• item description

  • call number, if applicable.

How do I download or print images?

The “View This Item” link on any item page will take you to the Harvard Digital Library image delivery system for that item. Textual items will be displayed with a full range of access, download, and printing. Visual material will show the image. You can download the image using your browser’s options. If you need a higher resolution quality of a document, please contact: Thomas A. Lingner / Customer Service Manager / Patron Services & Preservation Services / Harvard Library / tel: (617) 495-3995 / email: lingner@fas.harvard.edu

About the technical aspects of the WWQI website

What software do I need to view the website?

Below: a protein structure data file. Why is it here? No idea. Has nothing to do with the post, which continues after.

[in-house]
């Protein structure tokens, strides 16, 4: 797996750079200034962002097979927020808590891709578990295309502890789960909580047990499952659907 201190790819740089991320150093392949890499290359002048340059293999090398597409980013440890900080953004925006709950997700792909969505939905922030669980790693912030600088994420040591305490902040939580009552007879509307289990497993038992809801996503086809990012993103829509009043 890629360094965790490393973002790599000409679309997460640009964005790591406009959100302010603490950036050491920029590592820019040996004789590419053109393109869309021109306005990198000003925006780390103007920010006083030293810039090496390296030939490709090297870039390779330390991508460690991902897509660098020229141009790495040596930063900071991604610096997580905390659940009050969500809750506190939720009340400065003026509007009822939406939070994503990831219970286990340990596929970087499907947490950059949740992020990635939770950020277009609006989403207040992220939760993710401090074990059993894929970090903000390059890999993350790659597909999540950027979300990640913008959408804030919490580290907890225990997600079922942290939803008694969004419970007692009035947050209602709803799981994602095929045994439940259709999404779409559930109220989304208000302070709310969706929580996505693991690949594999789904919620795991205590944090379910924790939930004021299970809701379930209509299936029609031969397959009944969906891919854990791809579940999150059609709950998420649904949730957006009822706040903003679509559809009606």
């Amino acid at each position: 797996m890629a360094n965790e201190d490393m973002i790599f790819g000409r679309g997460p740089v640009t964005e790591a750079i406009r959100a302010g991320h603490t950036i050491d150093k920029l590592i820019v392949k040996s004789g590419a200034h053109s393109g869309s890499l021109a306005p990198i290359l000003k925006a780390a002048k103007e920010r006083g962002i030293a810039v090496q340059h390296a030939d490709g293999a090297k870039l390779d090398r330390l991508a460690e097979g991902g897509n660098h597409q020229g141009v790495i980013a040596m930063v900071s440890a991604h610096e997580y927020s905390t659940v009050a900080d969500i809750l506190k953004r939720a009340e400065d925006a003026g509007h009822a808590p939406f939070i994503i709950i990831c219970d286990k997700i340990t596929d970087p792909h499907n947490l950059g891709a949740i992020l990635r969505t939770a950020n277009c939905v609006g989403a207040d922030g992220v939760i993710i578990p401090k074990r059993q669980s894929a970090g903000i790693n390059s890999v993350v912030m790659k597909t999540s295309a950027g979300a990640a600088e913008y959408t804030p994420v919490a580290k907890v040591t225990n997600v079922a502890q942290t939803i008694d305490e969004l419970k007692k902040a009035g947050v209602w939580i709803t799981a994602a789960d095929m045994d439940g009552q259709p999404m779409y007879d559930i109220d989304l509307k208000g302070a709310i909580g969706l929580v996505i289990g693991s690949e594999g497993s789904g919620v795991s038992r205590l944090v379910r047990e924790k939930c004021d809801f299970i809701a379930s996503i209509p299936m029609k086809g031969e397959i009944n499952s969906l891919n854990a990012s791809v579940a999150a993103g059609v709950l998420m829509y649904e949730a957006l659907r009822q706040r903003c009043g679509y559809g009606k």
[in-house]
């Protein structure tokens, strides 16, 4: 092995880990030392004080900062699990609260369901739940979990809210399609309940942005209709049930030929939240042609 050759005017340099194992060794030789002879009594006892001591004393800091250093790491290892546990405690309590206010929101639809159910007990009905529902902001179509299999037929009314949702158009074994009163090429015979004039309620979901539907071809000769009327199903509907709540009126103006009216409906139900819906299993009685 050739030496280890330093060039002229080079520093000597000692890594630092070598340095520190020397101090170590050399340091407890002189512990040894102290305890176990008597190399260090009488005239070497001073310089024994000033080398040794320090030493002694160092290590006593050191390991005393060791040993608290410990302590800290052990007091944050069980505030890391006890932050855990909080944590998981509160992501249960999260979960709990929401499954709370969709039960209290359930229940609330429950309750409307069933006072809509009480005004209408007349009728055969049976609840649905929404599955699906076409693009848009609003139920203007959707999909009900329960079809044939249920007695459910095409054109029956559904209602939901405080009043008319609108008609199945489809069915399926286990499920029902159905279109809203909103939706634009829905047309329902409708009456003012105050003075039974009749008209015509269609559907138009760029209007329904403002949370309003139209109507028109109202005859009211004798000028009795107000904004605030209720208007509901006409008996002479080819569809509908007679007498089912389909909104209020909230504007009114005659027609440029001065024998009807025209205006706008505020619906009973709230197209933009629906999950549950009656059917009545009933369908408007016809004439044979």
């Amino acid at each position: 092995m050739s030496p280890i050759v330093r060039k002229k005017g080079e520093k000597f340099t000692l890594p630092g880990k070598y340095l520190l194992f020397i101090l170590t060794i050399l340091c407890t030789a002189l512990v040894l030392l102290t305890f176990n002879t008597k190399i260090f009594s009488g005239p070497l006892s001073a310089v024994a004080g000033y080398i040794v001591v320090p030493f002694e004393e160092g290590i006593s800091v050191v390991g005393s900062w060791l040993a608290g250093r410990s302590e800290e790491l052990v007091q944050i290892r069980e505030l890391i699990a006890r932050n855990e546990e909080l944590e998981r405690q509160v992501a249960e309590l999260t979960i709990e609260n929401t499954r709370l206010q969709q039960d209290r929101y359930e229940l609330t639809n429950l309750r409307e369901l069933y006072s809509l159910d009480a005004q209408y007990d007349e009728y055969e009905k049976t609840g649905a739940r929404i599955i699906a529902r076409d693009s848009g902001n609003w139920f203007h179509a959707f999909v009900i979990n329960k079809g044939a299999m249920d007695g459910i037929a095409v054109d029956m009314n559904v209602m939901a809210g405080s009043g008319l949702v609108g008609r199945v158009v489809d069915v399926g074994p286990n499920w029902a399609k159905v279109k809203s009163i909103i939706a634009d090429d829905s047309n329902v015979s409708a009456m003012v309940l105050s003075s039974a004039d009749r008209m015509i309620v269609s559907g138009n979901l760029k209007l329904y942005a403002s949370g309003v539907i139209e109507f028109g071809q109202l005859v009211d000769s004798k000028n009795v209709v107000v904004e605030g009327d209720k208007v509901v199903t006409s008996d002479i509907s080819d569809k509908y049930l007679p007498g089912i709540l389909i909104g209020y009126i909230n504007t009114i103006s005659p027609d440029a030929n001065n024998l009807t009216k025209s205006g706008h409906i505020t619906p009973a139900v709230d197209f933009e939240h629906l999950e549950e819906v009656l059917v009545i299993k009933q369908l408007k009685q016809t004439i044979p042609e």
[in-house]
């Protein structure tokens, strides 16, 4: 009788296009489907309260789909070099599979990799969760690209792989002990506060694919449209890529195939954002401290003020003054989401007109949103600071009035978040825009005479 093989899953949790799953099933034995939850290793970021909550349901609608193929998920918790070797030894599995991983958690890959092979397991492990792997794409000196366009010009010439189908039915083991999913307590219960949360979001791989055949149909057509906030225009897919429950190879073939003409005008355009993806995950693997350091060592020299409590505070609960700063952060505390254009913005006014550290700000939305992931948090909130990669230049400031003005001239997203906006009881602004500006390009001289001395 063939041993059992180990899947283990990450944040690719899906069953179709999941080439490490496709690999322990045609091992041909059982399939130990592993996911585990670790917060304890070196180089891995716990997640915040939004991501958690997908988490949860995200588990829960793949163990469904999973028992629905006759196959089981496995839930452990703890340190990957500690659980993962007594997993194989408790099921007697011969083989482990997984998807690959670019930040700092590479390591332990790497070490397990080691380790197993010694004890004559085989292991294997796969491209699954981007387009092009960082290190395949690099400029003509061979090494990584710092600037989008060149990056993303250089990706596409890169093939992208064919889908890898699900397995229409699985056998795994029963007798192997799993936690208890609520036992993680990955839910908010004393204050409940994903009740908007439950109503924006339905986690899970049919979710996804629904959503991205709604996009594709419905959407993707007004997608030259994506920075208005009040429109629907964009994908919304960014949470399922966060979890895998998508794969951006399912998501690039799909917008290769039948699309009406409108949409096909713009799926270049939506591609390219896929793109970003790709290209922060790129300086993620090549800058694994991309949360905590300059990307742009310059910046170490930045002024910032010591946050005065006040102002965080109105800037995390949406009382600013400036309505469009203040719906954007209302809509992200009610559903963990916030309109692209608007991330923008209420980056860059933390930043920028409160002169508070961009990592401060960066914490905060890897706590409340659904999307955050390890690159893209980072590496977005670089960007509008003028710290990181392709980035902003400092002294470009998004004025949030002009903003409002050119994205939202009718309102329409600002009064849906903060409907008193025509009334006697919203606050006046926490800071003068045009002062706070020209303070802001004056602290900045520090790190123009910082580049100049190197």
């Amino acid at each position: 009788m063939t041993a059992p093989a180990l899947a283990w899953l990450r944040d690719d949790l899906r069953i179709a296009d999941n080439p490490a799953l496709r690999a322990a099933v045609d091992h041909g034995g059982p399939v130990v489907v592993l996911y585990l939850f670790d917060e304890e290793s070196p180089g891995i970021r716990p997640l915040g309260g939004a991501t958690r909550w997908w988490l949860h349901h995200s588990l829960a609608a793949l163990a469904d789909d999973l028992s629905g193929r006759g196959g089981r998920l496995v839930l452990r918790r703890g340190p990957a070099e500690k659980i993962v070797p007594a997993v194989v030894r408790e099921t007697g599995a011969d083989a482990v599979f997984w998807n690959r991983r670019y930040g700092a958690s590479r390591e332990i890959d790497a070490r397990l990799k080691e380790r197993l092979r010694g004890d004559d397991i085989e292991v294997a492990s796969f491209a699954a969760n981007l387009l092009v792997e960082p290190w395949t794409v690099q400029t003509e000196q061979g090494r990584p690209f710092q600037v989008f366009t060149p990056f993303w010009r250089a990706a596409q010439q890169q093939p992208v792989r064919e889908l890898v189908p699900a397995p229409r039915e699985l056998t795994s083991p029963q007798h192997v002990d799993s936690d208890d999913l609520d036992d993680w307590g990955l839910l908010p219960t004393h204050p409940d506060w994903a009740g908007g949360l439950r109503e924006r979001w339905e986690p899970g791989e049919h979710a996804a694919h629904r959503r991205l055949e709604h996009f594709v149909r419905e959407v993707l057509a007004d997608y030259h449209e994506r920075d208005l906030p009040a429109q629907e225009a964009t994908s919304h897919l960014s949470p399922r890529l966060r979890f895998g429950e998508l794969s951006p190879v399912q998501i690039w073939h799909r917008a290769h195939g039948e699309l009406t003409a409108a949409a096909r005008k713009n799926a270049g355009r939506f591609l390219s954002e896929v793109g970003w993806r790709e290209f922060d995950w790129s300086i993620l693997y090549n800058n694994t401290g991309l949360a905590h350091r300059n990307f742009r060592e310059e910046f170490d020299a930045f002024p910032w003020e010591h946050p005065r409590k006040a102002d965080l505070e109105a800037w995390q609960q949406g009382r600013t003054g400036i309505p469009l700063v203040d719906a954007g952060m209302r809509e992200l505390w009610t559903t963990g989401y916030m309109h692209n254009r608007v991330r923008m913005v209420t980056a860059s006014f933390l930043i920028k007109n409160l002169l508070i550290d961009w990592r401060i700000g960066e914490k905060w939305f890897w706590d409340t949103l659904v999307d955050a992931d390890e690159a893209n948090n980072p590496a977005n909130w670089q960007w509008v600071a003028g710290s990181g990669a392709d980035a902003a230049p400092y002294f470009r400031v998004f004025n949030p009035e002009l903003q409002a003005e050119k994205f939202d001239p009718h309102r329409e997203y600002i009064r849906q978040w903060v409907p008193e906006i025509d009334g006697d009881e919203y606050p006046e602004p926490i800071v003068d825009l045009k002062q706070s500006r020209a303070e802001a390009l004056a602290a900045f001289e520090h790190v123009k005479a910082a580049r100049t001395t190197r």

A modern browser is recommended such as Firefox, Safari, Chrome, and the latest versions of Internet Explorer.

What technology is behind the website?

The website is split into three parts:

  • The Curation Site

  • The Static Publication Engine

  • The Search Engine

The Curation Site is where the WWQI Curators catalog and manage all the information relating to the hundreds of items in the many collections on this site. It is built as a traditional Ruby on Rails application using the Postgres SQL database as a data store, and is hosted on Heroku.